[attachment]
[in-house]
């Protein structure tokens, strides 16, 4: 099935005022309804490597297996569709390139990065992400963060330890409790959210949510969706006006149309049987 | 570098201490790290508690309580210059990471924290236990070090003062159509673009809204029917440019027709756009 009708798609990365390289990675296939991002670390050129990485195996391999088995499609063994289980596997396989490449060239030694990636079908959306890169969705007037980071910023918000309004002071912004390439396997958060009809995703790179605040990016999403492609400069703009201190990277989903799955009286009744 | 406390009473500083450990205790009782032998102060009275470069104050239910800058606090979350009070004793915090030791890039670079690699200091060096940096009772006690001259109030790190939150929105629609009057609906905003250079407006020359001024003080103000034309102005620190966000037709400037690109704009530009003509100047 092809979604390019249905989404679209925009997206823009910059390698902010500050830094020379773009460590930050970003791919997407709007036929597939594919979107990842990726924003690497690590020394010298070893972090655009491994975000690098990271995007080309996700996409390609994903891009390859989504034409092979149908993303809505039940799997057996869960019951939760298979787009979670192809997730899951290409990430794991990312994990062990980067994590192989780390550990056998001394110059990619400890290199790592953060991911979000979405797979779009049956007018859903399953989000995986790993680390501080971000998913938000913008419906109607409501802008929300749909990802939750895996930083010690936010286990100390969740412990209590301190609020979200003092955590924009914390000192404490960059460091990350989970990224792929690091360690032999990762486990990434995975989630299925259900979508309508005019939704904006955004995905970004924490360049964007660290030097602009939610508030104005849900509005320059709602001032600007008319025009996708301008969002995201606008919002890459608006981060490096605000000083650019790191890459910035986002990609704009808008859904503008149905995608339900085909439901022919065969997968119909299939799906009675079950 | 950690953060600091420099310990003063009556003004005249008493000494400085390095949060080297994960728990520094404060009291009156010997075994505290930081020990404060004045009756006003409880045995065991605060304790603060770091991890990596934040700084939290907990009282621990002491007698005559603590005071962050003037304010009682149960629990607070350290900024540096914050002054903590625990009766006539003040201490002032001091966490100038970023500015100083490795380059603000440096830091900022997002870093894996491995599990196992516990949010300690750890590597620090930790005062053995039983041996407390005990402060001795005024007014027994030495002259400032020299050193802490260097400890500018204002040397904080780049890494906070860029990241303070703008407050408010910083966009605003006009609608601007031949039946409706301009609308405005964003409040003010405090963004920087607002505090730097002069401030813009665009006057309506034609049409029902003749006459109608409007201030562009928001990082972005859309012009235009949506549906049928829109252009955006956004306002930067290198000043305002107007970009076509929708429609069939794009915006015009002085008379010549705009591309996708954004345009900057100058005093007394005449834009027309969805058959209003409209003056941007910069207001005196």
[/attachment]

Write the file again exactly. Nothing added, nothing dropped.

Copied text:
[in-house]
């Protein structure tokens, strides 16, 4: 099935005022309804490597297996569709390139990065992400963060330890409790959210949510969706006006149309049987 | 570098201490790290508690309580210059990471924290236990070090003062159509673009809204029917440019027709756009 009708798609990365390289990675296939991002670390050129990485195996391999088995499609063994289980596997396989490449060239030694990636079908959306890169969705007037980071910023918000309004002071912004390439396997958060009809995703790179605040990016999403492609400069703009201190990277989903799955009286009744 | 406390009473500083450990205790009782032998102060009275470069104050239910800058606090979350009070004793915090030791890039670079690699200091060096940096009772006690001259109030790190939150929105629609009057609906905003250079407006020359001024003080103000034309102005620190966000037709400037690109704009530009003509100047 092809979604390019249905989404679209925009997206823009910059390698902010500050830094020379773009460590930050970003791919997407709007036929597939594919979107990842990726924003690497690590020394010298070893972090655009491994975000690098990271995007080309996700996409390609994903891009390859989504034409092979149908993303809505039940799997057996869960019951939760298979787009979670192809997730899951290409990430794991990312994990062990980067994590192989780390550990056998001394110059990619400890290199790592953060991911979000979405797979779009049956007018859903399953989000995986790993680390501080971000998913938000913008419906109607409501802008929300749909990802939750895996930083010690936010286990100390969740412990209590301190609020979200003092955590924009914390000192404490960059460091990350989970990224792929690091360690032999990762486990990434995975989630299925259900979508309508005019939704904006955004995905970004924490360049964007660290030097602009939610508030104005849900509005320059709602001032600007008319025009996708301008969002995201606008919002890459608006981060490096605000000083650019790191890459910035986002990609704009808008859904503008149905995608339900085909439901022919065969997968119909299939799906009675079950 | 950690953060600091420099310990003063009556003004005249008493000494400085390095949060080297994960728990520094404060009291009156010997075994505290930081020990404060004045009756006003409880045995065991605060304790603060770091991890990596934040700084939290907990009282621990002491007698005559603590005071962050003037304010009682149960629990607070350290900024540096914050002054903590625990009766006539003040201490002032001091966490100038970023500015100083490795380059603000440096830091900022997002870093894996491995599990196992516990949010300690750890590597620090930790005062053995039983041996407390005990402060001795005024007014027994030495002259400032020299050193802490260097400890500018204002040397904080780049890494906070860029990241303070703008407050408010910083966009605003006009609608601007031949039946409706301009609308405005964003409040003010405090963004920087607002505090730097002069401030813009665009006057309506034609049409029902003749006459109608409007201030562009928001990082972005859309012009235009949506549906049928829109252009955006956004306002930067290198000043305002107007970009076509929708429609069939794009915006015009002085008379010549705009591309996708954004345009900057100058005093007394005449834009027309969805058959209003409209003056941007910069207001005196």